The federal government acknowledged for the first time this year nuclear radiation work done by workers at Idaho National Laboratory probably caused or contributed to the deaths of 396 workers.
Though the U.S. federal government compensated the families of nearly 480 INL workers who died, official say that only 396 workers proved to the government’s satisfaction that nuclear radiation exposure at INL was 50 percent or more responsible for their deaths. So far, 15,809 of the nuclear worker deaths nationwide fit that test.
Idaho National Laboratory employees have been finding it difficult to prove eligibility. In fact, nearly two of every three claims are denied. When an INL worker has a disease that qualifies, they also have to prove they had been exposed to high levels of nuclear radiation or hazards.
Fortunately, because Jim Delmore brought the 1972 nuclear radiation incident and the lack of internal monitoring to the attention of the National Institute for Occupational Safety and Health (NIOSH) in his 2013 claim, many former employees may be eligible for compensation without having to prove anything — except that they have a qualifying disease.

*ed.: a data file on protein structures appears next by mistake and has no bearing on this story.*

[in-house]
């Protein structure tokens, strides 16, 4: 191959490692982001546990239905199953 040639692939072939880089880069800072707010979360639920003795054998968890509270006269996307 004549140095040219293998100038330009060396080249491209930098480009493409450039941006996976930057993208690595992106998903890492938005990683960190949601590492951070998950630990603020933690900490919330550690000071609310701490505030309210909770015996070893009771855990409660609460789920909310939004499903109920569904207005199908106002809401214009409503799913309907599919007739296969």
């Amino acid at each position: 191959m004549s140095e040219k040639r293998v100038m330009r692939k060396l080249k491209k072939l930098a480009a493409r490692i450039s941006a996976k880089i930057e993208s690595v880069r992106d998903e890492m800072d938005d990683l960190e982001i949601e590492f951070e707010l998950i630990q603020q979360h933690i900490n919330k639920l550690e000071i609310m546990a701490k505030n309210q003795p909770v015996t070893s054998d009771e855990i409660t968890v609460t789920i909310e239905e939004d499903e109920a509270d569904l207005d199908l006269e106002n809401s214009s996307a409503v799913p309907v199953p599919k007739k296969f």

Jim Delmore simply responded about the eligibility of his co-workers.
“I think I’ve opened the door for others.”
[…]Tami Thatcher, an engineer who conducted risk assessments at the Advanced Test Reactor at INL, now works for the Environmental Defense Institute, an Idaho group that has been fighting to make INL nuclear radiation releases more transparent.
Tami points out her disagreement on whether INL should be a separate group where workers don’t have the burden to prove their illness was caused by their job.
“There are such a variety of hazards anyone working out there would have faced.”
According to Thatcher, drinking water was contaminated with radioactive tritium, an isotope of hydrogen, which was pumped directly into the groundwater. Levels were high – as much as five times the maximum federal acceptable contamination level in the 1960s. These elevated levels violated the standard when the Environmental Protection Agency and the Idaho Division of Environmental Quality required monitoring in 1987, according to Thatcher.
Thatcher added that an open-air reactor test in 1965 — that had not been made public — likely caused high doses for workers across the site.
Stephanie Stevens, a spokesperson for the National Institute, said it “has not yet reached a conclusion about whether a class should be recommended for certain other areas of INL.”